1 BIG THING: Brett’s Battle Continues
After his grueling ordeal at the Senate, where he addressed sexual assault allegations, Judge Brett Kavanaugh was finally confirmed to the U.S. Supreme Court. On his first day, he was greeted by protesters dressed as characters from the TV series The Handmaid's Tale. They were once again attacking him for his conservative stance on Roe v. Wade and other issues. Pundits predict that the Democrats are going to continue their anti-Kavanaugh moves at any cost.
2 Nikki Moves On
U.S. Ambassador to the United Nations (UN) Nikki Haley will leave her post by the end of 2018. President Donald Trump said: "She has been at the UN from the beginning and worked with us on the campaign. She told me probably six months ago, 'Maybe at the end of the year, I want to take a little time off.'" Haley said she plans to support Trump's re-election bid in 2020. As for her replacement, Trump has yet to make his pick.
3 Hillary’s "Civil War"
In an interview with CNN’s Christiane Amanpour, Hillary Clinton had some pretty harsh words to say against Republicans. "You cannot be civil with a political party that wants to destroy what you stand for, what you care about," she said. "That's why I believe, if we are fortunate enough to win back the House and/or the Senate, that's when civility can start again. But until then, the only thing Republicans seem to recognize and respect is strength."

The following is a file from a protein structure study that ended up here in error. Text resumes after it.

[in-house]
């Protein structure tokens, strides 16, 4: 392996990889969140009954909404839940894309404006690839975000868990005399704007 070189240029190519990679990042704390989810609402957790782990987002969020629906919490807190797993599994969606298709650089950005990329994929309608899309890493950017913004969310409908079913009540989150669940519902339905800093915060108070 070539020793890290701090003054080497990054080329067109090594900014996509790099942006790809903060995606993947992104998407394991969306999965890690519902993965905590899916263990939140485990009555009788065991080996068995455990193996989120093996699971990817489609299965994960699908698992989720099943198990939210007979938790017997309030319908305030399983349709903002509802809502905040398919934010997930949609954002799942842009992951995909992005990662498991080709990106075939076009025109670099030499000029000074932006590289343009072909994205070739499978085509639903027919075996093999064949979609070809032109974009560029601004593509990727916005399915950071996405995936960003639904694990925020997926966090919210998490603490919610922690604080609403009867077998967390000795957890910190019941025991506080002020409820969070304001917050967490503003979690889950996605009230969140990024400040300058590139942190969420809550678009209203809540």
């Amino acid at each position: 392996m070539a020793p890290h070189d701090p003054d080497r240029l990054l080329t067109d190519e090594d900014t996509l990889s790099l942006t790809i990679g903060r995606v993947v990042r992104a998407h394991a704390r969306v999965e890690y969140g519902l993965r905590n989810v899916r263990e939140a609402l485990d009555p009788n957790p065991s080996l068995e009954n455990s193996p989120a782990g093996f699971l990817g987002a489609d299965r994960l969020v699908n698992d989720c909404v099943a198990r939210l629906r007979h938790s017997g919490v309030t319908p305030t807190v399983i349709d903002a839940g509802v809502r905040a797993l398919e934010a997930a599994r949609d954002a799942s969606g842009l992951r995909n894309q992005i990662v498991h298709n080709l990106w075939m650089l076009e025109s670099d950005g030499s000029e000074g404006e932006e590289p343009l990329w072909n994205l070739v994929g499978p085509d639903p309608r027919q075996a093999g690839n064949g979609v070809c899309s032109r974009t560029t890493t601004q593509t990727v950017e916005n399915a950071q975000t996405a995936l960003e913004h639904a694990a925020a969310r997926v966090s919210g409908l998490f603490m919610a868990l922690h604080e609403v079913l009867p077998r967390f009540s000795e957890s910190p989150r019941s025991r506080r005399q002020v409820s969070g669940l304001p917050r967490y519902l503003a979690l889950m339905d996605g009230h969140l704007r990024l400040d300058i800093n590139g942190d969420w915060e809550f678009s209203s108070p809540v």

4 Swift Politics
After expressing her support for Democrats, singer Taylor Swift went on to declare on Instagram that she was appalled by GOP Rep. Marsha Blackburn's voting record on women's issues. Blackburn, a candidate in Tennessee's Senate race, refuted Swift's claim in an interview with Fox Business. Meanwhile, Trump joked that he now likes Swift's music "about 25% less."
5 Michael’s Madness
Hurricane Michael — the first Category 4 hurricane in recorded history to make landfall in Florida's Panhandle — caused thousands of Tallahassee homes to lose power. The political atmosphere was just as stormy with negative ads continuing despite the bad weather. A Miami Herald article quoted former Gov. Jeb Bush, a Republican, as saying: "Campaigns should shut down the ads in the impacted areas. The exclusive focus needs to be on preparing, rescuing, and recovering."